'Burqa Bandit' is latest among small set of female bank robbers

FBI agents are hot on the trail of a woman they’ve dubbed the “Burqa Bandit” while at the height of the Burqa Bandit’s reign, another woman, Heather Lane (inset), allegedly hatched her own bank robbery.

SHE BREEZES into the bank, note in hand: a demand for money, a threat to detonate a bomb. She's done it five times in as many weeks, all over Northeast Philly.

And nobody knows what she looks like.

FBI agents are hot on the trail of a woman they've dubbed the "Burqa Bandit," who wears the traditional Muslim garb during her capers. Despite the lack of detailed description, investigators are confident they'll catch her.

Meanwhile, at the height of the Burqa Bandit's reign, another woman, Heather Lane, allegedly hatched her own bank robbery July 15. Lane, 26, wasn't as successful: Cops caught her allegedly holding the bag shortly after she fled a TD Bank on Ridge Avenue near Hermit Street in Wissahickon.

Officers responding to the robbery found Lane about a block away, secured the money she was carrying and returned it to the bank, police said.

Unlike the Burqa Bandit, Lane allegedly wielded a gun during her robbery and worked alongside an unidentified man who remains at large.

Lane, of Page Street near 30th in Strawberry Mansion, has been charged with robbery, criminal conspiracy and related offenses.

Despite these recent high-profile examples, experts say bank robbery is still mostly a man's world, with female suspects representing a tiny, unique clique in the criminal community.

Nationwide, women make up about 8 percent of bank-robbery suspects identified this year by the FBI, according to stats from the bureau.

In Philly, that breaks down to six women out of 32 suspects this year. Last year, the agency identified just two women out of the 67 robbers who hit city banks.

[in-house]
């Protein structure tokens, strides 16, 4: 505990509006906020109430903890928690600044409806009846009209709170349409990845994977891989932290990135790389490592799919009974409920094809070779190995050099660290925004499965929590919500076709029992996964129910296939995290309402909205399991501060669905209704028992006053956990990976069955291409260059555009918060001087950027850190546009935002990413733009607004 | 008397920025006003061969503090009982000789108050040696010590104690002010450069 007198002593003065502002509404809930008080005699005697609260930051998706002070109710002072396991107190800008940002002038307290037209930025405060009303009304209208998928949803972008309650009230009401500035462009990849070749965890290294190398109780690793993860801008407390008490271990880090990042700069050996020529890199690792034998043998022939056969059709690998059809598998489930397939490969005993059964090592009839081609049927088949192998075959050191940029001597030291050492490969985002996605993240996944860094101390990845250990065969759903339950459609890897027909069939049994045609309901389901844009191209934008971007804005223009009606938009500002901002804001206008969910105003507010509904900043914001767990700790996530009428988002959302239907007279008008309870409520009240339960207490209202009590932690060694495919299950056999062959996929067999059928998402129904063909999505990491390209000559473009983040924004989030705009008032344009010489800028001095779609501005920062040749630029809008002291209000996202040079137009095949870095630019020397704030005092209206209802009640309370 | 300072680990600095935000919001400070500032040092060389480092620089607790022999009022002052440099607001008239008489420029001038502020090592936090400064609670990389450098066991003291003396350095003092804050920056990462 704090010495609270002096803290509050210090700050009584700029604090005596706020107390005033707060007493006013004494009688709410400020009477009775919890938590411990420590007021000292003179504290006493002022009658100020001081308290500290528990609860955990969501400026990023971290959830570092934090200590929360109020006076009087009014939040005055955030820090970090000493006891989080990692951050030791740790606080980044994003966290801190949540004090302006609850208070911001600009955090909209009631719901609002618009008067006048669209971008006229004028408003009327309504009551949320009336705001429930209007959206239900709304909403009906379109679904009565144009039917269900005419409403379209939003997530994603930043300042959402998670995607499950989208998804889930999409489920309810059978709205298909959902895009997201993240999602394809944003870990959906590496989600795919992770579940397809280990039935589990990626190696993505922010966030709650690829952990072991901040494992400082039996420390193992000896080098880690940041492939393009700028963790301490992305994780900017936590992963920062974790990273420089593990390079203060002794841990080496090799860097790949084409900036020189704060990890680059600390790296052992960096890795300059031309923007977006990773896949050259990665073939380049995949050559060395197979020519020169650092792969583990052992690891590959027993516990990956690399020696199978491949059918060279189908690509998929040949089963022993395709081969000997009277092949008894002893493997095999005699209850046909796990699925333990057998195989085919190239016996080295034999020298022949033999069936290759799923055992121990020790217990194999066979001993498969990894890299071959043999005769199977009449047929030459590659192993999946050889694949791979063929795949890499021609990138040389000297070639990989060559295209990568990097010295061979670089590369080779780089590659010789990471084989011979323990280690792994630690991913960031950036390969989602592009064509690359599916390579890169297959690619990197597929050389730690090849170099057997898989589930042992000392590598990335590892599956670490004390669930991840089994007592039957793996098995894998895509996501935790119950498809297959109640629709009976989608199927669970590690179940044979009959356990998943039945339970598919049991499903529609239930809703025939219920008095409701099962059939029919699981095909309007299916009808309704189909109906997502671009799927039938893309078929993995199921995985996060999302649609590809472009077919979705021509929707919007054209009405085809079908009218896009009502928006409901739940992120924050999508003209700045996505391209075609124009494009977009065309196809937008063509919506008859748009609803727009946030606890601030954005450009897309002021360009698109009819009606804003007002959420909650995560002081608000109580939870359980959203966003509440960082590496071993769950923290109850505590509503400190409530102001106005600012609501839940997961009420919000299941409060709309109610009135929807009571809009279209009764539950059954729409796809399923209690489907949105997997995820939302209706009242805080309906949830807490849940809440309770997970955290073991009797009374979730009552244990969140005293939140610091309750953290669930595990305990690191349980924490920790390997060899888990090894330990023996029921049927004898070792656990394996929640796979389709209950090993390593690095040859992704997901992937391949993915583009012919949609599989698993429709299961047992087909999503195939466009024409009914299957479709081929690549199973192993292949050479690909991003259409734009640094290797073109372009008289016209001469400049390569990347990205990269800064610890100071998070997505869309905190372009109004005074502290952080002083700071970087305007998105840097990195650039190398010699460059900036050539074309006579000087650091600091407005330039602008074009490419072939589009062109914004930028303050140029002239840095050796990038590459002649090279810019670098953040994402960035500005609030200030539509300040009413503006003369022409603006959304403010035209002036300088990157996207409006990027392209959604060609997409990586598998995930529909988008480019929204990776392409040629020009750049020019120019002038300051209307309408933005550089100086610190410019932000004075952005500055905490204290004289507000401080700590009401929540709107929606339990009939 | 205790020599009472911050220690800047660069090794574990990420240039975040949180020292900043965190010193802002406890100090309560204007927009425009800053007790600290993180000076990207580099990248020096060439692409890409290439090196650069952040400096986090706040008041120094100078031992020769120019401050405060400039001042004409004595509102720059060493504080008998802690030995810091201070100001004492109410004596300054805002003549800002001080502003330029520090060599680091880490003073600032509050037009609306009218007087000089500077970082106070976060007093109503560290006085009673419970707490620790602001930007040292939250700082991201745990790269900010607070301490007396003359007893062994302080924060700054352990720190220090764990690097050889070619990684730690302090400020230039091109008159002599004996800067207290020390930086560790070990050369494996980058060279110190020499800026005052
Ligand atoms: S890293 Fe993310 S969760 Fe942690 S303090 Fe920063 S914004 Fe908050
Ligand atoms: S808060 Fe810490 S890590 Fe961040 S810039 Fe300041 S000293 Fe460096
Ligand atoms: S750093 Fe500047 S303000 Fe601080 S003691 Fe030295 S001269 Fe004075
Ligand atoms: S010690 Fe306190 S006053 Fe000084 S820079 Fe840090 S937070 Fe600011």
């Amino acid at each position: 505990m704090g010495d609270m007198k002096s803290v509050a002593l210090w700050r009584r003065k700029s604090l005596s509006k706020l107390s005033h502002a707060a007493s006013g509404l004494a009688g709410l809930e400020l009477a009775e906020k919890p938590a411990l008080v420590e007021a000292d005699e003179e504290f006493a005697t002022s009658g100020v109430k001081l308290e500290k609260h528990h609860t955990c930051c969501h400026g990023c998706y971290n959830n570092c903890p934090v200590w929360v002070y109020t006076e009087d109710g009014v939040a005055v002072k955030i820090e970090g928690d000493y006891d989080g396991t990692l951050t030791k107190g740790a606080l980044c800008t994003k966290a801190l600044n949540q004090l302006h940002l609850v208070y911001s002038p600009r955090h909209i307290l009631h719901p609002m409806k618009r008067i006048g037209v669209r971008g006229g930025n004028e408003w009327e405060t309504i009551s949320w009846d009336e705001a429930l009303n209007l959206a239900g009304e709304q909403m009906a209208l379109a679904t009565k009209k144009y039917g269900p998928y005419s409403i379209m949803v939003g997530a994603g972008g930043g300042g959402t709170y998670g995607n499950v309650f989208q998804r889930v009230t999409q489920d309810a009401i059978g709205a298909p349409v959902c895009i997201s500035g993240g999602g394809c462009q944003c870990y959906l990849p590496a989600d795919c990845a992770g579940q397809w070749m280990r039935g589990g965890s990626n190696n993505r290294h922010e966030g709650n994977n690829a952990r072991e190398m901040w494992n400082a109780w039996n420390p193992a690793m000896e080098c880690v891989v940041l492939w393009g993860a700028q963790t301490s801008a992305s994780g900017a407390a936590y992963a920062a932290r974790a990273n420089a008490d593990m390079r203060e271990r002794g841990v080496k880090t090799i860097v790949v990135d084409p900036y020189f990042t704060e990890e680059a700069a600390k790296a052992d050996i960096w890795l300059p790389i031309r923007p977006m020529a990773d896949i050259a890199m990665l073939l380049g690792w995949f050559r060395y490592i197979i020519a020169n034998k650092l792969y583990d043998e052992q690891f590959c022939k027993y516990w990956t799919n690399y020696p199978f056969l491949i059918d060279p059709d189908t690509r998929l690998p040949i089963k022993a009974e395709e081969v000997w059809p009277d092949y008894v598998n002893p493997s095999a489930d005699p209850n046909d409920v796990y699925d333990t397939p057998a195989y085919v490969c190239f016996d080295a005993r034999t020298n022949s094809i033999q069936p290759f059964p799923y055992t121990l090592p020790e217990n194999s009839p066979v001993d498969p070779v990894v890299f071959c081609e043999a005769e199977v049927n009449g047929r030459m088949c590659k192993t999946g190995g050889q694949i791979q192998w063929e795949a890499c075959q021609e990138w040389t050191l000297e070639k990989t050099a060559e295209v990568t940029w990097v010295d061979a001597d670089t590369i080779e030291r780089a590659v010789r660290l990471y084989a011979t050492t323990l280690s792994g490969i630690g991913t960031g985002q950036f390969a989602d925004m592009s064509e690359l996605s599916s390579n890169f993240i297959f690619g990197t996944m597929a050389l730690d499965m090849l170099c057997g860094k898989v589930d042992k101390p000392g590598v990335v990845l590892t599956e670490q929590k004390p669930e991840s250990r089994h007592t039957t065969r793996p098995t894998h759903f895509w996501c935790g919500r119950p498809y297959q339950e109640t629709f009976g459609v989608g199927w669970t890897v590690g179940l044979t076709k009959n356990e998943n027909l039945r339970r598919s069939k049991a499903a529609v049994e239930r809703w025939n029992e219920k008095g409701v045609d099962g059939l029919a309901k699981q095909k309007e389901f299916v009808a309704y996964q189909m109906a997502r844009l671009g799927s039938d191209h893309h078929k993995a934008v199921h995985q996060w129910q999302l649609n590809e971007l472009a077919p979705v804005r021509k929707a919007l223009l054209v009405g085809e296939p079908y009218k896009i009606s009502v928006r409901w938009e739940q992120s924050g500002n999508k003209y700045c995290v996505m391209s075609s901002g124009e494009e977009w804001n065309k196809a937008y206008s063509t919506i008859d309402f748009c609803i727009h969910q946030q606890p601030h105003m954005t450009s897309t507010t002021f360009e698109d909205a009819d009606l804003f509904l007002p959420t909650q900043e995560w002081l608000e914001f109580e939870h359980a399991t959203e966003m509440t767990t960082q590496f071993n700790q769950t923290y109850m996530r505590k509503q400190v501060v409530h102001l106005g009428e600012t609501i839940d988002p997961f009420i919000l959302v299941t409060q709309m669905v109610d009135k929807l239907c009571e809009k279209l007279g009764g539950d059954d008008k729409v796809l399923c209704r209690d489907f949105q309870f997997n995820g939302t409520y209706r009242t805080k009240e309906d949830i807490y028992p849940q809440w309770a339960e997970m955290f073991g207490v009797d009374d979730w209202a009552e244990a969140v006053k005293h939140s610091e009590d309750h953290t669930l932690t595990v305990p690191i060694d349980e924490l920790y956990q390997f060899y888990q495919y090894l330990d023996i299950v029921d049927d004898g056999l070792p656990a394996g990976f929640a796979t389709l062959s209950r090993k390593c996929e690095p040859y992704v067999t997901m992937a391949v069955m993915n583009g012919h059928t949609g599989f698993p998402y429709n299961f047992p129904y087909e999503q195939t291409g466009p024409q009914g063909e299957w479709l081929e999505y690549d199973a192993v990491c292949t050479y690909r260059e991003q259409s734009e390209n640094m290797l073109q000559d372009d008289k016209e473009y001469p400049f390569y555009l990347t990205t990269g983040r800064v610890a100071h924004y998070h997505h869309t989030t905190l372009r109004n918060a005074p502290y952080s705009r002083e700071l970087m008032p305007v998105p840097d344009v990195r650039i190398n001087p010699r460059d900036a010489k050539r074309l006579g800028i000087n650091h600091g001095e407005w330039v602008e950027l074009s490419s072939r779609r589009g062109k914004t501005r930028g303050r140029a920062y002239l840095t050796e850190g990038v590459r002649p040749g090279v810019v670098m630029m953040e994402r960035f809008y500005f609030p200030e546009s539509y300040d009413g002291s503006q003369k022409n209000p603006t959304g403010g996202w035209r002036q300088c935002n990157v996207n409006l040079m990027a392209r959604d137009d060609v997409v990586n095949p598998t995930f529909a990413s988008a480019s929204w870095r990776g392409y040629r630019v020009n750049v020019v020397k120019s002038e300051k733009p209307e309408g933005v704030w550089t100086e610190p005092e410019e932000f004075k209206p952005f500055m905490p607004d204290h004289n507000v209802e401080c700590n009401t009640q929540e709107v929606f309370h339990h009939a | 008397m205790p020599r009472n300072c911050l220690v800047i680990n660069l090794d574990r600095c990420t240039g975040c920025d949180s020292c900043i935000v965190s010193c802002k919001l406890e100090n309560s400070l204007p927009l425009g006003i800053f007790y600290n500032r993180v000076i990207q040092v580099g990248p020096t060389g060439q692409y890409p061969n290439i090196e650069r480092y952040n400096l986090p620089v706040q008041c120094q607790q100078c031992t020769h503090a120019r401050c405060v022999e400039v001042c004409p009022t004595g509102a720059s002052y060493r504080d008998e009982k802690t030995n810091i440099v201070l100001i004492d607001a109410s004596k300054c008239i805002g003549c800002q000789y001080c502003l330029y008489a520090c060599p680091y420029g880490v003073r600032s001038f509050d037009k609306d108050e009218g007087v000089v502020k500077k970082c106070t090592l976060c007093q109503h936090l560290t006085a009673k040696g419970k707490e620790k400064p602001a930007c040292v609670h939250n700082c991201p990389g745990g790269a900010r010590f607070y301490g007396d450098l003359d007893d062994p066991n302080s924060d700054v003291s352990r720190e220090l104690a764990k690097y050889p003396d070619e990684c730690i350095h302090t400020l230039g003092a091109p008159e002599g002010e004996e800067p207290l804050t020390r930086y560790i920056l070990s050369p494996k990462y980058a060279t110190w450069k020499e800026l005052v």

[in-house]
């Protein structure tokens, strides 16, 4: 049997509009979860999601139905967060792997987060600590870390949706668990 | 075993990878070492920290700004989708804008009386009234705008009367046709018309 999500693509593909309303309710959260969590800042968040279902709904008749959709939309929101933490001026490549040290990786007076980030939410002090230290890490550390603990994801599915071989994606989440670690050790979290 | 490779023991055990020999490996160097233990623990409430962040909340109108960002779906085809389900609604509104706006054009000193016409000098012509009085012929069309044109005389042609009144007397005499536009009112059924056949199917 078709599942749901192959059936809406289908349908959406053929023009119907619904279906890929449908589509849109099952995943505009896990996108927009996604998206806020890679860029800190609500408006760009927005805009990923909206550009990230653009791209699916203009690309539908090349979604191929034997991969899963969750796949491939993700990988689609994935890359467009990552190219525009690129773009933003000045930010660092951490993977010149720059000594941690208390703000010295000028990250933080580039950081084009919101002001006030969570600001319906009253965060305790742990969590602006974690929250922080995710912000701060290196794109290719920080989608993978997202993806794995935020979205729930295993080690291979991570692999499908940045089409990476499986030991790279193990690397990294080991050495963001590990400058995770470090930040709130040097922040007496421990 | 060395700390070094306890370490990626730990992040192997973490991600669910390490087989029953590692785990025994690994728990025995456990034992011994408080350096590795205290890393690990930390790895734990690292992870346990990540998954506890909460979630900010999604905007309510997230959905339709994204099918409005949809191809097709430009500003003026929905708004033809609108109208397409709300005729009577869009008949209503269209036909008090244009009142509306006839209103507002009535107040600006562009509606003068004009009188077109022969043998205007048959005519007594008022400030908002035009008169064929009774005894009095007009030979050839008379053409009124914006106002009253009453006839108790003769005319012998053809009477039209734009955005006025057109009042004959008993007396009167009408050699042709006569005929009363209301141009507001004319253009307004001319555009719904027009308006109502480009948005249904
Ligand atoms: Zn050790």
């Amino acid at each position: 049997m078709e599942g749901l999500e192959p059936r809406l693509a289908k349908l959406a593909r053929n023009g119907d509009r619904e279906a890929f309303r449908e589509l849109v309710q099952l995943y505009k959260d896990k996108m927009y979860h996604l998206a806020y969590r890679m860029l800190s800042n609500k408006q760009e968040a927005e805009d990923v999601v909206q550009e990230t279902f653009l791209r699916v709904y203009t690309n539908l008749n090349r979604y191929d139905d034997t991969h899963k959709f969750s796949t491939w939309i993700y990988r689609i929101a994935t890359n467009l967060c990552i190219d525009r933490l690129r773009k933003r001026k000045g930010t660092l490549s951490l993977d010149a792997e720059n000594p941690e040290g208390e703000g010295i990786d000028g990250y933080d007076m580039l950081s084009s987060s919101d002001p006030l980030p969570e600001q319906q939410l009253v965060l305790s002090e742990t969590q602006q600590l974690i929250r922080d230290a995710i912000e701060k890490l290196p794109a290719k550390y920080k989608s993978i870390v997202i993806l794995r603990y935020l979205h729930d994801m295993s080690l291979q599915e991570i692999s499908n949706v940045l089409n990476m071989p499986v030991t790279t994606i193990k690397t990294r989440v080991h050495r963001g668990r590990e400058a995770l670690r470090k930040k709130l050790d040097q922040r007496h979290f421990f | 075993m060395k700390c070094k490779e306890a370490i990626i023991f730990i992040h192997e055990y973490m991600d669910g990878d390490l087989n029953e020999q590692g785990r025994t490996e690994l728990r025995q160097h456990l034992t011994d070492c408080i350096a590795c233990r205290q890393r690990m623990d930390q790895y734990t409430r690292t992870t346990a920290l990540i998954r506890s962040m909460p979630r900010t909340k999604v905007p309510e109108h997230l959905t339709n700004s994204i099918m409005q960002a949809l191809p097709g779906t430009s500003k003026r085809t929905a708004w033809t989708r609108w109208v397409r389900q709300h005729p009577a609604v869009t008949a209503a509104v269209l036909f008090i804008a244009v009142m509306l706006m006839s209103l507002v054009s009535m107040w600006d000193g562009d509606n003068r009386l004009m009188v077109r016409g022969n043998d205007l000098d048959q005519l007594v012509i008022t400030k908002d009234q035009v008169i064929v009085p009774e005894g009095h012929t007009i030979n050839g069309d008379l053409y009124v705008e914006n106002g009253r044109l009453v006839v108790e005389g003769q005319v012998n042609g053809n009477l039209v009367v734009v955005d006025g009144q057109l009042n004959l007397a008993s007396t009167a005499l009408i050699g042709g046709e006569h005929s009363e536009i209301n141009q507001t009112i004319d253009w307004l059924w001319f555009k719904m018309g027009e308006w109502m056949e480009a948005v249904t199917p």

Figuring out what motivates these crooks can be as difficult as catching them.

'It's a myth'

"You hear stories about people robbing banks to buy formula for their kids; it's a myth," said J.J. Klaver, a supervisory special agent with the FBI's Philadelphia office. "Most of our robbers are career criminals who've found a quick way to make a quick buck."

Drugs, he said, often play a role: Pill-heads or heroin junkies hurting for a fix turn to crime to support their habits. And some robbers just can't - or won't - make money in a legitimate way.

But how does the fairer sex fit into the equation?

Robert McCrie, a professor at New York City's John Jay College of Criminal Justice who has been studying bank robbers for a half-century, said women have been "appendages to robberies" since the early 20th century, serving as getaway drivers or lookouts for male colleagues.

It wasn't until fairly recently - within the last 20 years, he estimated - that women moved into more-active robbery roles.

His explanation? Modern bank robberies are "much safer, faster and much less complicated."

"The stakes have changed a lot over the years," McCrie told the Daily News. "Unlike the days of Bonnie and Clyde, there's usually no shooting involved in robberies now, and robbers understand that bank employees have been trained to provide money and get them out of the bank as soon as possible."

It's a crime to which women may be drawn, he said, because bank robbers can get the job done with a demand note instead of a handgun.